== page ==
Down and Dirty with G. Love: Writing Songs
G. Love gives some timeless advice on the craft of songwriting.
It's all about the songs, it's all about the songs. It's a line you hear a lot when we talk about successes and failures in music.
Ultimately, you will succeed or fail based on your ability to write great songs. All of my talk about business hustle, practicing your guitar, life on the road and everything else really doesn't matter if you don't have the songs to back it up.
Hendrix, Clapton, Page and all the great guitar players were obviously masters of their instrument, but the fact is there are a thousand guitar players who can play that good. The main reason we know and idolize these masters of guitar are their songs.
Jimi Hendrix could've just been another unsung excellent guitar player in someone else's band if he hadn't written his first smash single and blown up overnight. We love and can sing Jimmy Page's guitar parts by heart, but we wouldn't even know all those riffs and solos if Page and Plant hadn't written the greatest songs of all time. In the end, it's the song.
I write songs. Day in and day out, they wake me up in the morning, I dream them, they give me inspiration and make the hairs stand on the back of my neck. They can make me happy, they can piss me off and frustrate the hell out of me. Writing songs gives me a reason to live. I always think about my songs as my children. You have a burst of creativity — ahhhh, that felt good, and then bang — another song is born.
You love each and every one with all your heart. Some grow up to make you proud, some are just a big disappointment. Some can buy you a house or a car, some can make you broke. Some live a long life and some never make it out of infancy. You never really know how it's going to turn out once you start strumming and pick up the pen. Just like the act of making love, it's the act of writing that I'm happy and unabashed to say I'm completely addicted to.
So, ultimately, what is it that makes a great song great? I've written before about connecting, and I will say it again. The songs must connect. Every songwriter is trying to do the same thing. Express yourself in a magical-sounding way, get your point across lyrically and musically, create beauty and energy, tension and release. Make people sing it out loud, laugh, cry, dance their ass off or listen spell-bound and press repeat. Sounds easy, right?!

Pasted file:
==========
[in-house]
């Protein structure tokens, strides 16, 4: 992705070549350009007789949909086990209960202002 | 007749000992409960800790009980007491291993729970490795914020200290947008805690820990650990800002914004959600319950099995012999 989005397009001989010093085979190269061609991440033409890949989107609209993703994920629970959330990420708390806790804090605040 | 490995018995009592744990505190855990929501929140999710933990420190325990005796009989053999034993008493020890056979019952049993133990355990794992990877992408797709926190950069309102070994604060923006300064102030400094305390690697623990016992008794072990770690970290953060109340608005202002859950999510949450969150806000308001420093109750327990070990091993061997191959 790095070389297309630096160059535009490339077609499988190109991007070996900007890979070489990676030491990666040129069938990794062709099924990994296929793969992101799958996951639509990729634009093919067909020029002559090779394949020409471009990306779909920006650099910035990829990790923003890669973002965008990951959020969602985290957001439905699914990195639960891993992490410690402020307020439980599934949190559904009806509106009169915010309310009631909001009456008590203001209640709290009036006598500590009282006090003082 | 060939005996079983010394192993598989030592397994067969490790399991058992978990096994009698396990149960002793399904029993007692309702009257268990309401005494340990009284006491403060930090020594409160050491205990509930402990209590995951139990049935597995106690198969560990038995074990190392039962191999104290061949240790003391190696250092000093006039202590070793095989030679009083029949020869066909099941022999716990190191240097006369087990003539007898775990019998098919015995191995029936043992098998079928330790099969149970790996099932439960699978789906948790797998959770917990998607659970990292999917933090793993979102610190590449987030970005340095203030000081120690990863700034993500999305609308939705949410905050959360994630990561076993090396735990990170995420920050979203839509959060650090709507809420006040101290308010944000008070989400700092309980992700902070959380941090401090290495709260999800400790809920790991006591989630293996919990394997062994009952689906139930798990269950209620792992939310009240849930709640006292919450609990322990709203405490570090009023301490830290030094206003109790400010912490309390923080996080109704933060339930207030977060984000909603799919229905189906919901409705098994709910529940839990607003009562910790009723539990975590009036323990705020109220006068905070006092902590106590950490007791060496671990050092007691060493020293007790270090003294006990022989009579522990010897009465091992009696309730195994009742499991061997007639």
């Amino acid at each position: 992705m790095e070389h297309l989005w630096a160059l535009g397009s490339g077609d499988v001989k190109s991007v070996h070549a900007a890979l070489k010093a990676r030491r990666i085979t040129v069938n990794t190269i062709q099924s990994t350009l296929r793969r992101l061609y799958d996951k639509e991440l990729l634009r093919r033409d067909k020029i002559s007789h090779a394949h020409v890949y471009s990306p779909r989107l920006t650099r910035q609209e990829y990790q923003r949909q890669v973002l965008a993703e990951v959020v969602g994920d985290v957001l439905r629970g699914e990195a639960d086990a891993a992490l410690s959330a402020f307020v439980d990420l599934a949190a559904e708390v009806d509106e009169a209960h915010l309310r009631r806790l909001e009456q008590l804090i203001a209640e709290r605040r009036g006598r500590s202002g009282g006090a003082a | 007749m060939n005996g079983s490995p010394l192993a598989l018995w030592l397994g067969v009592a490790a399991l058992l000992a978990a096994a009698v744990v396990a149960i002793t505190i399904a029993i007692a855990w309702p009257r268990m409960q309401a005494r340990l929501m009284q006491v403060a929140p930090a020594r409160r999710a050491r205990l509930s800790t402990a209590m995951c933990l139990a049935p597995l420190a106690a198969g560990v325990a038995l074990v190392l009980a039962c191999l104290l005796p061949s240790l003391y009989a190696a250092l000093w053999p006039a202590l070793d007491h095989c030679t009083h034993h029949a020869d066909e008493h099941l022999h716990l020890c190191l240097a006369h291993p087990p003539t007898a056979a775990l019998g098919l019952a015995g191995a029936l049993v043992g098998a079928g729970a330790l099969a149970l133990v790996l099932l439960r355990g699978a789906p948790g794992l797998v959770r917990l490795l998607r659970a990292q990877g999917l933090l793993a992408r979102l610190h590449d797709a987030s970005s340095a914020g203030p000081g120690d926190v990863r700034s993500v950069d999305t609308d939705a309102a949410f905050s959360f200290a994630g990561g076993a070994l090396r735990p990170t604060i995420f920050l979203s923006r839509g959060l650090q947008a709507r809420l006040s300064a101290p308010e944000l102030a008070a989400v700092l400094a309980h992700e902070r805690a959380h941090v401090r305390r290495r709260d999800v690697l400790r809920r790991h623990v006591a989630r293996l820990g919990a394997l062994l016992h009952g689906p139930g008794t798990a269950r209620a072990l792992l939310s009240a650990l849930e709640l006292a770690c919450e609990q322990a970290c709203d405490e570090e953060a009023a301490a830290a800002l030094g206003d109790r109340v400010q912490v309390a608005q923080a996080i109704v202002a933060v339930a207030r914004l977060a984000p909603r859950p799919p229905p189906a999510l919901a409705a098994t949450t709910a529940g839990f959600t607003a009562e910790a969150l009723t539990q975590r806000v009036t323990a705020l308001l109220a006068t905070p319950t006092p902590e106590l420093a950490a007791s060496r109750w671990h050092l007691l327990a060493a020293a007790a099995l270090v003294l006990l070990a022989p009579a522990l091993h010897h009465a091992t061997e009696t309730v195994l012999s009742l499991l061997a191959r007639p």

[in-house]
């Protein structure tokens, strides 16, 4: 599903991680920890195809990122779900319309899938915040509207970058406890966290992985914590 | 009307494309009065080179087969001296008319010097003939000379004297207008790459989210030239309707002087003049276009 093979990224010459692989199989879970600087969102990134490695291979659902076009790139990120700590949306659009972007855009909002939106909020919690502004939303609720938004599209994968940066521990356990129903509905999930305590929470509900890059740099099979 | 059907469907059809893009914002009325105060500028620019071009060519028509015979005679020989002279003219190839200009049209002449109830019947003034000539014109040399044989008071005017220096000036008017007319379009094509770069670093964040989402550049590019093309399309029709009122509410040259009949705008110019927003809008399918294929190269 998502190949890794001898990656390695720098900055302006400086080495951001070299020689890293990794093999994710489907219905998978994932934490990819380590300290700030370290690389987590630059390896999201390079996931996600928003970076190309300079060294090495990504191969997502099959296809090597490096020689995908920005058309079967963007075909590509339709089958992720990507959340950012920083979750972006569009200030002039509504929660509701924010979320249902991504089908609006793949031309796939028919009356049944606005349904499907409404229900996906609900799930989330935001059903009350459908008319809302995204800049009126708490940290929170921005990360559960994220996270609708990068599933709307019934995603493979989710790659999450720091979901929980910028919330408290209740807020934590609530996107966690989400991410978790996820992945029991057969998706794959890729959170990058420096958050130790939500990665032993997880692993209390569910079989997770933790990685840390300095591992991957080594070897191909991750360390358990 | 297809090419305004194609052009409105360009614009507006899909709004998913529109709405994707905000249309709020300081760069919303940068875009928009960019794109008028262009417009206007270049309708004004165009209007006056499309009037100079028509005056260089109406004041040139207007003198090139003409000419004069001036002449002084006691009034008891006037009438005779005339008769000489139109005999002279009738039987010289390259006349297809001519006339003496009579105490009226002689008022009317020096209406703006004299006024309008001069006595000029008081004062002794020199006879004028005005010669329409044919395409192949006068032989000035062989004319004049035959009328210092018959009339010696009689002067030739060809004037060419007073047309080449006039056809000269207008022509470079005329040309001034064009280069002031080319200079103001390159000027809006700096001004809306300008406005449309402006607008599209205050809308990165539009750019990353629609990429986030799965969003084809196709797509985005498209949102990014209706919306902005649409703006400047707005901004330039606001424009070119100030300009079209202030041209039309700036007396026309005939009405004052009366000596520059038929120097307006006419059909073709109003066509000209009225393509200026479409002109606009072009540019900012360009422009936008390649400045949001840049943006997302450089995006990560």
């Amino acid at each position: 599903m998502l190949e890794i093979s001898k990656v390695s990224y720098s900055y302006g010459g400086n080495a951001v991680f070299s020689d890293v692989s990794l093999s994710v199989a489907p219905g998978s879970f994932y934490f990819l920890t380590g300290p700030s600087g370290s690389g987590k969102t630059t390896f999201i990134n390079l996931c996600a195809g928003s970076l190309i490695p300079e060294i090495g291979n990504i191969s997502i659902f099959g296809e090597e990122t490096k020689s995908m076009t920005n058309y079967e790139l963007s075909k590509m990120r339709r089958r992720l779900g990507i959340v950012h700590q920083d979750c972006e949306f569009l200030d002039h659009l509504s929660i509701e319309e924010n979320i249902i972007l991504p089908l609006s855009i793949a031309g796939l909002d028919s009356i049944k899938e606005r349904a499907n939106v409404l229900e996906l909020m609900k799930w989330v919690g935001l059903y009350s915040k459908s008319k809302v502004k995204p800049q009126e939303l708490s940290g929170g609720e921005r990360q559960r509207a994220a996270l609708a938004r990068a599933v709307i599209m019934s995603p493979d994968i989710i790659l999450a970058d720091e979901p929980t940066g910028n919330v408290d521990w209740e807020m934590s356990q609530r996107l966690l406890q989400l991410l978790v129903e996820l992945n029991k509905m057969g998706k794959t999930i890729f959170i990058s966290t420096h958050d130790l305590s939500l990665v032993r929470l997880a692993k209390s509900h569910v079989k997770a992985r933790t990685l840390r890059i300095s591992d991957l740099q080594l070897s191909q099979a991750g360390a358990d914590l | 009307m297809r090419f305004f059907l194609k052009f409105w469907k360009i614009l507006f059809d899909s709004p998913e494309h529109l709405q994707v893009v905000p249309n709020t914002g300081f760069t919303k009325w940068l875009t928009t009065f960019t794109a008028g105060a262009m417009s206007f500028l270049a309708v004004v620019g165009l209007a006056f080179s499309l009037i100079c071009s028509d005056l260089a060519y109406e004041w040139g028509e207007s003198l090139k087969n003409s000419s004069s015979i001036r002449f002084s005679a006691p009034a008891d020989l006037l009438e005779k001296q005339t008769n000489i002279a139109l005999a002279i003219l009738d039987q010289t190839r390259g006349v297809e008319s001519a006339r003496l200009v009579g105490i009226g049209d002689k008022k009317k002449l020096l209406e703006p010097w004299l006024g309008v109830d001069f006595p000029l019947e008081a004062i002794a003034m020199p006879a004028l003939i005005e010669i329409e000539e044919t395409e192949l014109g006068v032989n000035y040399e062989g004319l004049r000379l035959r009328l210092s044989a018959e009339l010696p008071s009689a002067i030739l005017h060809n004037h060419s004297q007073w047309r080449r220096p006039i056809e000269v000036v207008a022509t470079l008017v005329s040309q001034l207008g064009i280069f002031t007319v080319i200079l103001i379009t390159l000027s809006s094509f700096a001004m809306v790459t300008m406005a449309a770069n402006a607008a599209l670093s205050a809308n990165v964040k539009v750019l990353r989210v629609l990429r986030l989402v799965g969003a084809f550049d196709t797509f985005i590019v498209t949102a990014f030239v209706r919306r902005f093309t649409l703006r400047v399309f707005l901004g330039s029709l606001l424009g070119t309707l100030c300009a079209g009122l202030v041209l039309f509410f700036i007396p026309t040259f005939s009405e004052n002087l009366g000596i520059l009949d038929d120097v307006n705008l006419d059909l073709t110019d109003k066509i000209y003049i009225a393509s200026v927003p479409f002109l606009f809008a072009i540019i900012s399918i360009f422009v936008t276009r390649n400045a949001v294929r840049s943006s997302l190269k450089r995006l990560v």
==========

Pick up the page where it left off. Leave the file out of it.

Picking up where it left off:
The good ones usually are the easy ones. After weeks, months and sometimes even years of pounding out songs that are maybe just for the moment or the act of writing itself, the great ones sneak up on you. They just kind of pour out. The more work you put into the act of songwriting even when you are uninspired or frustrated, the more often the truly great songs will wake you up at night and say, "Here I am!" A star is born.
It's not like it's gonna happen to everyone all the time, though. There's usually one great song of the summer every year. There's a million writers trying to make that song and there's only one No. 1. There's a reason there are so many one-hit wonders and very few acts like The Rolling Stones, The Beatles, Zep, Jack White, Jack Johnson, Mozart and Coltrane.
There's also a reason even people like Mick Jagger, Kayne West, Paul McCartney and Dr. Dre can't always get a No. 1 hit: It's fucking hard!
Every hit starts with an idea and some chords. Some are written very consciously; some happen very unconsciously, but again it doesn't really matter. Like Ray Charles said, "It don't matter how it sounds, it matters how it makes you feel." Your song has to move the crowd. That's it. You have to feel it, the band's got to feel and the audience has to feel it. Now you're cooking.
Yes, it matters what the groove and tempo, key, subject, lyrics and performance are, but ultimately the great songs just have that THING. That "thing," everyone is trying to get it on every song their whole career, but even for the greats it comes and goes.
I'm drawing to a close here, and I'm going to tell you there's no magic formula and there's no single answer. I think in the end what there is is a process. You've got to just keep writing, putting the work in, injecting yourself into inspiring situations, be aware of the world around you and the world within you. Work. Practice. Vibe out. Make love, get dumped, fall in love and do it again. Feel deeply and intensely the ways of the world. Have a pen and a paper, a recording device ready and within reach 24/7. You never know when it's gonna smack you in the head. It might just change your life. Be ready to receive the gifts of inspiration.
Damn, I just realized I didn't even say the name Bob Dylan in my piece. Bob Dylan. There it is. Keep on writing and don't stop.
G. Love, aka Garrett Dutton, has been the front man and founder of the alternative hip-hop blues group G. Love & Special Sauce since their inception in 1993. Widely known for his upbeat hits "Cold Beverage," "Baby's Got Sauce" and "Hot Cookin'," G. Love returned to his blues and country roots on his latest release, Fixin' To Die (Amazon, iTunes), produced by Scott and Seth Avett. A road dog if one ever existed, G. Love performs roughly 125 shows a year all over the world including Australia, Japan, Brazil, UK, Canada and the U.S. G. Love teamed up with Gretsch to create his own signature model, the Gretsch G. Love Signature Electromatic Corvette, which features a pair of TV Jones® Power'Tron™ pickups, deluxe mini-precision tuners and a cool Phili-green color scheme with competition stripe that would make ANYONE from Philadelphia proud! Check it out here.
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